crazy charlies_DSC5656

to th Mangroves IMG_3674

Sidebar, I prefer to hunt for fish with Judy as a team, but I really do believe in guides. So we typically do 2 days guiding and 4 days DIY.


Written by raspberryfisher

2019/06/13 at 03:08

Flats Fiend – Update

with one comment

My goto flies for the Bahamas

And colour focus is

  • White and * light * sand for the flats
  • A tan, hopefully with a red tint, for fishing in the mangroves

And yes, I have more than this in my box, but these are the default flies.

Flats Fiend

I just completed updating my supply box, finishing off with the Flats Fiend – covering the spectrum of colour and weights (bead-chain to heavy eyes).

flats fiend_DSC5571

Starting from white ….

Polar Bear

A complex shape, with movement when idle and with fibers that sparkle (light up in the water). See close-ups at the end.

polar bear ff_DSC5579

Craft Fur

With substantial prep, combing and stacking, you can create a nice complex shape. Though, it is “flat”, when sitting idle in the water, and thus needs to be stripped when sighted by the fish.

Wapsi has some new colours, and I am interested in adding Camel Tan.

craft fur_DSC5590

Red Fox

A short dense and complex hair that is excellent when idle.

red fox_DSC5594

Fly Fur

fly fur_DSC5604

A nice artificial hair, but is best suited for large flies.

EP 3D Fibers – Sand – an experiment

ep 3D fibers_DSC5620

Leave judgment, until I fish and observe the fly in motion.  I added some polar hair along the sides.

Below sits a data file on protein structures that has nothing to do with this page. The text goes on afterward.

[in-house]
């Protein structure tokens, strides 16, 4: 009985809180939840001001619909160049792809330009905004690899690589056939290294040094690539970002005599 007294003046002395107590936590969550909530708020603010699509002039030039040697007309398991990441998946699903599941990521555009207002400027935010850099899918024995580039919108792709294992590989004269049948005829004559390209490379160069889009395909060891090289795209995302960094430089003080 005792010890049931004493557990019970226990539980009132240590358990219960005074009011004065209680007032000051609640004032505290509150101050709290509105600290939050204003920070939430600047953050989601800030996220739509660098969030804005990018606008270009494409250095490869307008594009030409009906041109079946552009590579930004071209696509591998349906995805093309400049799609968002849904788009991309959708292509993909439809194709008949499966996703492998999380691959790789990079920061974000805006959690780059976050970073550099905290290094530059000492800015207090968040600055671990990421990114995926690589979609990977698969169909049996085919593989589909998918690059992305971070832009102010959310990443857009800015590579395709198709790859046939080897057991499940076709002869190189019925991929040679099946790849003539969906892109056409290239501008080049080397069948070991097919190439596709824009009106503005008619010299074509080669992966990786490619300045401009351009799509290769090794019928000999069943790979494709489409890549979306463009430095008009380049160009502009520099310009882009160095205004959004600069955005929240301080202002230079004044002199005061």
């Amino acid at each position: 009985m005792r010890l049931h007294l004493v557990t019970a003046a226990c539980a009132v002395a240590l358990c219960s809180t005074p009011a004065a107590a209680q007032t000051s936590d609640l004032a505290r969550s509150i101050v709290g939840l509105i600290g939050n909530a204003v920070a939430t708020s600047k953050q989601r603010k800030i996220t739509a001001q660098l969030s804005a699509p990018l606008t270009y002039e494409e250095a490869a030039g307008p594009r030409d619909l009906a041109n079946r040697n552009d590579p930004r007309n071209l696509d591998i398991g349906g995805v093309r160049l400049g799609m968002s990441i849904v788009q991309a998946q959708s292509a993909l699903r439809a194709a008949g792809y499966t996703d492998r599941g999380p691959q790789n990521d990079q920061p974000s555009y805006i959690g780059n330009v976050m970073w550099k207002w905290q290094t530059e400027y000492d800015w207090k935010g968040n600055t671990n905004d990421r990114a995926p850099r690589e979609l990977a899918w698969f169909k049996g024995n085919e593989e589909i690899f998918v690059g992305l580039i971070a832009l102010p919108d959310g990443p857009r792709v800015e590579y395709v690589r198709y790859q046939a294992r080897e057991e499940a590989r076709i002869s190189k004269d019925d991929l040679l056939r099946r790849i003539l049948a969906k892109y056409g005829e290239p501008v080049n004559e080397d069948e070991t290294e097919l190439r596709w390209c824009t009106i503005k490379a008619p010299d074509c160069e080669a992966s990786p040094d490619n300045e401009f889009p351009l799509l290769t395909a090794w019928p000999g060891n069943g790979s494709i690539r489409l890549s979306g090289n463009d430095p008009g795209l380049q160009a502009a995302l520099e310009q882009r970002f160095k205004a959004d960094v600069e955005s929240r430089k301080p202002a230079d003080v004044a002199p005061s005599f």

The Close-Ups

Polar Bear

Please note polar bear length varies greatly, and some old skins have many broken tips, so it suitability depends on the quality of the skin.

I like keeping in some of the fur and the translucent nature is well illustrated below.

polar bear_DSC5631

Craft Fur

Unlike natural hair, there is no taper.  The illusion of taper comes with the mix of fine to course hairs, with some twists. As such, preparation is critical with a willingness to cut-dispose much of the hairs is critical for a good look.

Use a comb!

craft fur_DSC5628

Red Fox Tail

Complexity of tone, shape with hairs that spiral is what this hair a great natural cover.

red fox_DSC5626

Fly Fur

Longer, more uniform with a greater twist than Craft Fur

fly fur closeup_DSC5625

EP 3D Fibers

A “high twist” and translucent material makes this an interesting fly to experiment with.

ep fivers closeup_DSC5623



Written by raspberryfisher

2019/05/27 at 02:40

Leader and Tippet Material – IMHO

leave a comment »